4.      Handle your waste correctly

While a zero-waste lifestyle is ideal for the environment, it is not feasible for many of us. However, there are ways by which you can reduce your carbon footprint regardless- an easy way to do so is to start composting your food waste, either in your own garden if you have one or at a local composting bin. Compost is great for the ecology of your surroundings and has many benefits for plants if you’re trying to grow them! For non-food waste, you can always sort your waste correctly to help waste and sanitisation workers- who are also essential workers- do their job more easily.

5.      DIY more!

The world of DIY is taking over platforms like TikTok, and there’s no reason why we can’t learn from the community! DIY-ing is a great way to save money, learn new skills and reduce waste by using what you already have- it’s a win-win situation and I personally find it really gratifying to make something by myself, start to finish! DIY products have a place in all aspects of our home lives, from the kitchen to the bathroom. The internet is filled with DIY solutions to almost any problem, and if not something home-related, you can certainly make something personal like easy jewellery for yourself or to gift to your loved ones, or perhaps re-usable masks from an old T-shirt you find hard to put away!

I hope these tips were helpful! Do remember to tag #kingsresilife if you try any of these things, we’d love to see your take on these!

Grace’s Good News

Post contributed by Senior CF Grace

We are now a decent amount of time into 2021 and things are still very ‘pandemic-y’. Most of us are feeling tired and fed up – understandably so as we approach the anniversary of the beginning of this utter shambles. With this in mind, it is my pleasure to bring you some good news and a gentle reminder that despite what it feels like, the world isn’t ending (not yet anyway).

  1. Touchdown on Mars!!!

A new rover has landed on Mars after a 292 million mile journey from Earth. The rover, named Perseverance, has been sent to Mars to look for evidence of past life. This will be done by drilling into the terrain where there has been water because scientists believe life may also have existed around here.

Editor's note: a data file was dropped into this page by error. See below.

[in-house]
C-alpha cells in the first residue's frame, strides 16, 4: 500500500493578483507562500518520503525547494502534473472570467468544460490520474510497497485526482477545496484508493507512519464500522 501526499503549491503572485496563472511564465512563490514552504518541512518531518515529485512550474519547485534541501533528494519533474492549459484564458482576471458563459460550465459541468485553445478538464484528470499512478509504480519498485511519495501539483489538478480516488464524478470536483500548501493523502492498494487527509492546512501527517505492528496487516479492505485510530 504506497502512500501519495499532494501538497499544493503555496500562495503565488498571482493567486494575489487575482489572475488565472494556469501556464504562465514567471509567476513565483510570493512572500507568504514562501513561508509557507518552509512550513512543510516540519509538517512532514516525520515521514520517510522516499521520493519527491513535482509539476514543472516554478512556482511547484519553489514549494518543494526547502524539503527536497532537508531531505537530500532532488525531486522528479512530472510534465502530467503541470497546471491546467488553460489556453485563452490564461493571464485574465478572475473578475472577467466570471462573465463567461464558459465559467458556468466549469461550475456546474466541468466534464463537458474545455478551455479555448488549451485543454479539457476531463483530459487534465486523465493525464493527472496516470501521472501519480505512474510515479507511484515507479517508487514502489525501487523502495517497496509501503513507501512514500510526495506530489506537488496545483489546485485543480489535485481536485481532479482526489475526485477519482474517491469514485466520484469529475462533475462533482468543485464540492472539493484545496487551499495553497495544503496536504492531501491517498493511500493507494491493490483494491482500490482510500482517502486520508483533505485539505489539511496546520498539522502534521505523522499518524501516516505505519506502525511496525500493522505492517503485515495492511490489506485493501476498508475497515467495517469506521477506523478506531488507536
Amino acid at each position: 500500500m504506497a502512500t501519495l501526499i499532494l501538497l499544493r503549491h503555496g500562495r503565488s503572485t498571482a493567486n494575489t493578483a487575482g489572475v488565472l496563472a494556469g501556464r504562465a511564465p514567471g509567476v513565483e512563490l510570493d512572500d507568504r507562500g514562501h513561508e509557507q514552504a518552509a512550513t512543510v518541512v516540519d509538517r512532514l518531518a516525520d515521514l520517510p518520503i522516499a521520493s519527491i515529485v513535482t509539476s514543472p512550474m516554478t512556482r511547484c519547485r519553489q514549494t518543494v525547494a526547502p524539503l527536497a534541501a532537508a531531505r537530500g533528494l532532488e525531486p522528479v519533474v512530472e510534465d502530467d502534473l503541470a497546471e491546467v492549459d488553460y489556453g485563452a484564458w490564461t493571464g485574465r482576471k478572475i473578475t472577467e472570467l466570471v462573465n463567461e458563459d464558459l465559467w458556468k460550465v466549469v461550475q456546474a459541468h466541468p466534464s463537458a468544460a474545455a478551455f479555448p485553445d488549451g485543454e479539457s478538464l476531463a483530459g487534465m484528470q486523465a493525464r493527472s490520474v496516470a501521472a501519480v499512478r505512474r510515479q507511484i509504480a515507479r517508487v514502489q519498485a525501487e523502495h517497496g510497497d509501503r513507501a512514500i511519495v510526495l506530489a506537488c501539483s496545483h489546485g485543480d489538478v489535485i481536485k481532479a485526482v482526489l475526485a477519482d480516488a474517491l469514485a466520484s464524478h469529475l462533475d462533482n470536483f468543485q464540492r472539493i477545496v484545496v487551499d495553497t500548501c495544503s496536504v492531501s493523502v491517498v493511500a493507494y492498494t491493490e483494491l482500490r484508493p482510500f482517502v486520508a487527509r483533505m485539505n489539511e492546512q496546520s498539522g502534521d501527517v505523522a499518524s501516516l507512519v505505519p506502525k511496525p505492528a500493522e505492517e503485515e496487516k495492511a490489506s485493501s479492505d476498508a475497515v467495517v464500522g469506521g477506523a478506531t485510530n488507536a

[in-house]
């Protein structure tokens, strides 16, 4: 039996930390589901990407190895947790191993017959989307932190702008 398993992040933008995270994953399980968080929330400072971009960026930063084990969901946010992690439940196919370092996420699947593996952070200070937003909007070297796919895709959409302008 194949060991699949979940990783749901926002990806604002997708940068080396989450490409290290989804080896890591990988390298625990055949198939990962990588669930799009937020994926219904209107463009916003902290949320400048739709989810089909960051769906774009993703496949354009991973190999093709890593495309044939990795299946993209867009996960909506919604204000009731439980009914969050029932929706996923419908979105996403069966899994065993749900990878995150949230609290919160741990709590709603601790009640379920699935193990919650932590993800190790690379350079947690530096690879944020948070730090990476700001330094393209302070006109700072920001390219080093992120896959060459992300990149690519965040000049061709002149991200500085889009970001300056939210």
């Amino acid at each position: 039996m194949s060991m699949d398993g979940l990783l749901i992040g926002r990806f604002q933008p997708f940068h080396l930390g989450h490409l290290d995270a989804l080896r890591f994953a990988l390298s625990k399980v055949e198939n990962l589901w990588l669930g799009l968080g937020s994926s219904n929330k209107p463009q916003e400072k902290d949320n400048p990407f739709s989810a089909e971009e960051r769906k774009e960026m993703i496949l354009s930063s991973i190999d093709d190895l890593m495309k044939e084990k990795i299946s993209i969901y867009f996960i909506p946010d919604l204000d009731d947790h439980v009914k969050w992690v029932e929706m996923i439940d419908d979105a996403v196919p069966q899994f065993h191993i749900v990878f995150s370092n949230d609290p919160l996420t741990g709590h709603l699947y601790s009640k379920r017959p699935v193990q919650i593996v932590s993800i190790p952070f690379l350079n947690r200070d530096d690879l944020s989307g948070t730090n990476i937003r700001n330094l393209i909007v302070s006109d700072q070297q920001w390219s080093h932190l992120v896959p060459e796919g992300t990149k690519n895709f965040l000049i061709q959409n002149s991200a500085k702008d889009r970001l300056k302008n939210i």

(BBC news)

  1. One really good doggo!

Max is a therapy dog who looks after his owner Kerry. He has been awarded an Order of Merit for Outstanding devotion for saving his owners’ life. Go Max!


  1. Dogs really ARE a man’s best friend…

Dogs are now being trained to sniff out prostate cancer. I have no idea the science behind this, but this could be a very successful and non-invasive way to detect prostate cancer!


  1. I’m a social vegan, I avoid meet.

This years Veganuary has broken records with over half a million people signing up to take part. Supermarkets are also stocking more vegetarian and vegan products than ever before. Good news for the environment! If you want to find out more about sustainability, join our ResiLife Sustainable Living Community events – check out the calendar for more details!


As always, the ResiLife team are here for you. You are NOT alone and hopefully we will be out the other side of this nightmare soon enough. Tune in to our events if you’d like to see a friendly face, meet some new people, or just entertain yourself for the evening – we have events for everyone!

Our Top Vegan Food Places

Post contributed by CF Rad


Location: Brick lane

Price range: ££

Opening time: Mon-Wed 12:00-21:30, Thu 12:00-22:30, Fri-Sat 12:00-23:00, Sun 12:00-21:30. Kitchen stops 30 minutes before closing.

Plant based burger and fried restaurant since 2016. Specialises in burgers, with signature being the fillet-om-phish made from aubergine served with vegan cheese & tar tar sauce; ‘beef’ burger made from black beans & quinoa; and pulled jackfruit burger. Side of sweet potato fries, loaded fries, cheese sticks, chick balls, guacamole and plantain chips are available. For dessert try the vegan brownie or a thick chocolate shake.

The Vurger Co

Location: Shoreditch

Price range: ££

Opening Time: Mon-Sun 11.30am-10.30pm (Fri-Sat -11pm, Sun -10pm)

An intimate, if sparse space, with walnut chairs and grey walls, while the menu is equally as concise, consisting solely of burgers, shakes and sides. Unlike other meat-free joints, Vurger Co swaps out quorn or seitan for patties made up entirely of veg. Take the Auburger, which is sandwiched between a fluffy brioche bun and combines a tightly-packed aubergine, chickpea and caramelised red onion patty with hints of fiery Tabasco and a slightly bitter cumin mayo dressing.

There’s the option to enjoy your meal sans bun as a ‘burger bowl’, while sides include crisp, lightly-salted fries and a velvety mac ‘n’ cheese. Drinks wise, a caramel and banana shake swaps out cow’s milk for the almond variety, along with a soy bean base which results in a sweet and satisfyingly slurp-able treat, while there are beers and wine for proper grownups. Slick counter service and reasonable prices are further pluses, and it’s nice to see Vurger Co back up its credentials with compostable packaging, including paper straws.

Rudy’s Dirty Vegan Diner

Location: Camden

Price range: ££

Opening hours: Monday-Sunday 12pm-9pm

Serving up mouth-watering American comfort foods, vegan style. You’ll spot classic Americana dishes reaching from The Dirty Burger to the Mac’n’Cheez, without forgetting their staple (and highly recommended) Reuben Sandwich.

At their bigger and better location, only a couple leg stretches from their old home includes more seating and best of all, vegan sugar-filled milkshakes. Make sure to wear your stretchy trousers for this cheeky one!